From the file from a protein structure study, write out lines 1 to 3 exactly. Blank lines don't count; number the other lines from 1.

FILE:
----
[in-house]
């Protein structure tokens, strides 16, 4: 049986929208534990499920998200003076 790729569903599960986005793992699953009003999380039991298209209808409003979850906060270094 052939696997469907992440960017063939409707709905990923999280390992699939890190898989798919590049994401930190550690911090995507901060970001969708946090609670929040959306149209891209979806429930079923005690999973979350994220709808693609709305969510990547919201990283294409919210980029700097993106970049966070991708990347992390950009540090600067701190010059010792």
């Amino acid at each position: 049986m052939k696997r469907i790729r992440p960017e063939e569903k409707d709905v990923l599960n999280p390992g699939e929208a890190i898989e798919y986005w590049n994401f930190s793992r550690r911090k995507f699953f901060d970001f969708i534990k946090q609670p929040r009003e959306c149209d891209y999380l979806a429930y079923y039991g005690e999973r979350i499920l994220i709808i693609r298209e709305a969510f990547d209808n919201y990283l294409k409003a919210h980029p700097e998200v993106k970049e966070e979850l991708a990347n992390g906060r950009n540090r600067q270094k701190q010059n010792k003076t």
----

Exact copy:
[in-house]
């Protein structure tokens, strides 16, 4: 049986929208534990499920998200003076 790729569903599960986005793992699953009003999380039991298209209808409003979850906060270094 052939696997469907992440960017063939409707709905990923999280390992699939890190898989798919590049994401930190550690911090995507901060970001969708946090609670929040959306149209891209979806429930079923005690999973979350994220709808693609709305969510990547919201990283294409919210980029700097993106970049966070991708990347992390950009540090600067701190010059010792």
């Amino acid at each position: 049986m052939k696997r469907i790729r992440p960017e063939e569903k409707d709905v990923l599960n999280p390992g699939e929208a890190i898989e798919y986005w590049n994401f930190s793992r550690r911090k995507f699953f901060d970001f969708i534990k946090q609670p929040r009003e959306c149209d891209y999380l979806a429930y079923y039991g005690e999973r979350i499920l994220i709808i693609r298209e709305a969510f990547d209808n919201y990283l294409k409003a919210h980029p700097e998200v993106k970049e966070e979850l991708a990347n992390g906060r950009n540090r600067q270094k701190q010059n010792k003076t």